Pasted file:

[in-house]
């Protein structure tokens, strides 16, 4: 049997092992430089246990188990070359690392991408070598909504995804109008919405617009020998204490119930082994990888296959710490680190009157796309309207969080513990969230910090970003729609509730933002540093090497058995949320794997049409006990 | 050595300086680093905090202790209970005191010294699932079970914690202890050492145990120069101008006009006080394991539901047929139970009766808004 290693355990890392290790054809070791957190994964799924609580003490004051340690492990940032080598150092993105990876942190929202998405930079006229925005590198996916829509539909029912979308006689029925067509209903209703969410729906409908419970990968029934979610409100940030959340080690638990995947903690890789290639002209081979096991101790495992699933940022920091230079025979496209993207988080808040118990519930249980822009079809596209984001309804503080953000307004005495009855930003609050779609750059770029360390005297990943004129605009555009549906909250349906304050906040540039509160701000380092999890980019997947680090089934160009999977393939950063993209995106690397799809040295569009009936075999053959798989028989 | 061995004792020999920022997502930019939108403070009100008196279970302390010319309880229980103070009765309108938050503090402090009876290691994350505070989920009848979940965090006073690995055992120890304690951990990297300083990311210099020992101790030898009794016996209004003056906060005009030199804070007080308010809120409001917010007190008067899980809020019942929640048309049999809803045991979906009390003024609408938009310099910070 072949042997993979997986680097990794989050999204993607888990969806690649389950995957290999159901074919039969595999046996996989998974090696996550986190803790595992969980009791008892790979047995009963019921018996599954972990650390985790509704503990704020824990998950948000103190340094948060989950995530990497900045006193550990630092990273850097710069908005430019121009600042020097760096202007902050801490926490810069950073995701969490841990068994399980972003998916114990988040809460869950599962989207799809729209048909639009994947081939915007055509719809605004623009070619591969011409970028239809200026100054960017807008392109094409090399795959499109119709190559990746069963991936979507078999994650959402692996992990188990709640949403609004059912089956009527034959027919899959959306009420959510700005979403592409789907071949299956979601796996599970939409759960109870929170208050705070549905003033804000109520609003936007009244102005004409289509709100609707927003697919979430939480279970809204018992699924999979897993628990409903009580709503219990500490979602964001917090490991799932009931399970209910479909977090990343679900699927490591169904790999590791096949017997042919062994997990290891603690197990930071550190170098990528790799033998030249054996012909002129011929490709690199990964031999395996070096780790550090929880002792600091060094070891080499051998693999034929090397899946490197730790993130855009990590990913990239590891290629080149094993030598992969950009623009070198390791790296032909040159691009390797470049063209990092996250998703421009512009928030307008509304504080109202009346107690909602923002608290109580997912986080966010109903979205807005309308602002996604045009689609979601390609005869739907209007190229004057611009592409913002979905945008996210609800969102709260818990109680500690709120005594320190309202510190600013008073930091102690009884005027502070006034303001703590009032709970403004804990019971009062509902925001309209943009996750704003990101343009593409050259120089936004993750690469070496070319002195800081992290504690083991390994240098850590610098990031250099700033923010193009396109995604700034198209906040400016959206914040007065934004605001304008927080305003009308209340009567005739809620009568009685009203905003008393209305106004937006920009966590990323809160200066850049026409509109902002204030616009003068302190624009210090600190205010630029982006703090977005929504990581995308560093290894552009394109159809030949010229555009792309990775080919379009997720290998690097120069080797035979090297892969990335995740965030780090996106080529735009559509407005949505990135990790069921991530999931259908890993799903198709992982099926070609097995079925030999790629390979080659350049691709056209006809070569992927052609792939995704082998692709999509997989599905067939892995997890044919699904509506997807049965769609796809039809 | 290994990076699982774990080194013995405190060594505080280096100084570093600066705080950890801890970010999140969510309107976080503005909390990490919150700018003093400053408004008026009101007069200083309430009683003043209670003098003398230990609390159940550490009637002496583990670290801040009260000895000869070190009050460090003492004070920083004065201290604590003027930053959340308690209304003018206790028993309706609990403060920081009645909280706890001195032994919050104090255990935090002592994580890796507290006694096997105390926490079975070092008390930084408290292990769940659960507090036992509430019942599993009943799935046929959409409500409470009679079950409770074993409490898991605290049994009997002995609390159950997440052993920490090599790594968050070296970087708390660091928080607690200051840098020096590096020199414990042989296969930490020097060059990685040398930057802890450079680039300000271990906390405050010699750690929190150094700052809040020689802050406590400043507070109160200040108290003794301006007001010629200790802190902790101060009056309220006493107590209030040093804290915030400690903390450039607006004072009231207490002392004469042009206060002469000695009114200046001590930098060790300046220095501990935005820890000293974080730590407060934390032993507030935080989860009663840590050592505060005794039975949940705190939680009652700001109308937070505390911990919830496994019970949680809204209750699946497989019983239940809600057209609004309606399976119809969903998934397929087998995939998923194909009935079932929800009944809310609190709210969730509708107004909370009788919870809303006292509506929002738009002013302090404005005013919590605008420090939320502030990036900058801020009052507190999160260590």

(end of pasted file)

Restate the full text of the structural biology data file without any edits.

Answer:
[in-house]
């Protein structure tokens, strides 16, 4: 049997092992430089246990188990070359690392991408070598909504995804109008919405617009020998204490119930082994990888296959710490680190009157796309309207969080513990969230910090970003729609509730933002540093090497058995949320794997049409006990 | 050595300086680093905090202790209970005191010294699932079970914690202890050492145990120069101008006009006080394991539901047929139970009766808004 290693355990890392290790054809070791957190994964799924609580003490004051340690492990940032080598150092993105990876942190929202998405930079006229925005590198996916829509539909029912979308006689029925067509209903209703969410729906409908419970990968029934979610409100940030959340080690638990995947903690890789290639002209081979096991101790495992699933940022920091230079025979496209993207988080808040118990519930249980822009079809596209984001309804503080953000307004005495009855930003609050779609750059770029360390005297990943004129605009555009549906909250349906304050906040540039509160701000380092999890980019997947680090089934160009999977393939950063993209995106690397799809040295569009009936075999053959798989028989 | 061995004792020999920022997502930019939108403070009100008196279970302390010319309880229980103070009765309108938050503090402090009876290691994350505070989920009848979940965090006073690995055992120890304690951990990297300083990311210099020992101790030898009794016996209004003056906060005009030199804070007080308010809120409001917010007190008067899980809020019942929640048309049999809803045991979906009390003024609408938009310099910070 072949042997993979997986680097990794989050999204993607888990969806690649389950995957290999159901074919039969595999046996996989998974090696996550986190803790595992969980009791008892790979047995009963019921018996599954972990650390985790509704503990704020824990998950948000103190340094948060989950995530990497900045006193550990630092990273850097710069908005430019121009600042020097760096202007902050801490926490810069950073995701969490841990068994399980972003998916114990988040809460869950599962989207799809729209048909639009994947081939915007055509719809605004623009070619591969011409970028239809200026100054960017807008392109094409090399795959499109119709190559990746069963991936979507078999994650959402692996992990188990709640949403609004059912089956009527034959027919899959959306009420959510700005979403592409789907071949299956979601796996599970939409759960109870929170208050705070549905003033804000109520609003936007009244102005004409289509709100609707927003697919979430939480279970809204018992699924999979897993628990409903009580709503219990500490979602964001917090490991799932009931399970209910479909977090990343679900699927490591169904790999590791096949017997042919062994997990290891603690197990930071550190170098990528790799033998030249054996012909002129011929490709690199990964031999395996070096780790550090929880002792600091060094070891080499051998693999034929090397899946490197730790993130855009990590990913990239590891290629080149094993030598992969950009623009070198390791790296032909040159691009390797470049063209990092996250998703421009512009928030307008509304504080109202009346107690909602923002608290109580997912986080966010109903979205807005309308602002996604045009689609979601390609005869739907209007190229004057611009592409913002979905945008996210609800969102709260818990109680500690709120005594320190309202510190600013008073930091102690009884005027502070006034303001703590009032709970403004804990019971009062509902925001309209943009996750704003990101343009593409050259120089936004993750690469070496070319002195800081992290504690083991390994240098850590610098990031250099700033923010193009396109995604700034198209906040400016959206914040007065934004605001304008927080305003009308209340009567005739809620009568009685009203905003008393209305106004937006920009966590990323809160200066850049026409509109902002204030616009003068302190624009210090600190205010630029982006703090977005929504990581995308560093290894552009394109159809030949010229555009792309990775080919379009997720290998690097120069080797035979090297892969990335995740965030780090996106080529735009559509407005949505990135990790069921991530999931259908890993799903198709992982099926070609097995079925030999790629390979080659350049691709056209006809070569992927052609792939995704082998692709999509997989599905067939892995997890044919699904509506997807049965769609796809039809 | 290994990076699982774990080194013995405190060594505080280096100084570093600066705080950890801890970010999140969510309107976080503005909390990490919150700018003093400053408004008026009101007069200083309430009683003043209670003098003398230990609390159940550490009637002496583990670290801040009260000895000869070190009050460090003492004070920083004065201290604590003027930053959340308690209304003018206790028993309706609990403060920081009645909280706890001195032994919050104090255990935090002592994580890796507290006694096997105390926490079975070092008390930084408290292990769940659960507090036992509430019942599993009943799935046929959409409500409470009679079950409770074993409490898991605290049994009997002995609390159950997440052993920490090599790594968050070296970087708390660091928080607690200051840098020096590096020199414990042989296969930490020097060059990685040398930057802890450079680039300000271990906390405050010699750690929190150094700052809040020689802050406590400043507070109160200040108290003794301006007001010629200790802190902790101060009056309220006493107590209030040093804290915030400690903390450039607006004072009231207490002392004469042009206060002469000695009114200046001590930098060790300046220095501990935005820890000293974080730590407060934390032993507030935080989860009663840590050592505060005794039975949940705190939680009652700001109308937070505390911990919830496994019970949680809204209750699946497989019983239940809600057209609004309606399976119809969903998934397929087998995939998923194909009935079932929800009944809310609190709210969730509708107004909370009788919870809303006292509506929002738009002013302090404005005013919590605008420090939320502030990036900058801020009052507190999160260590």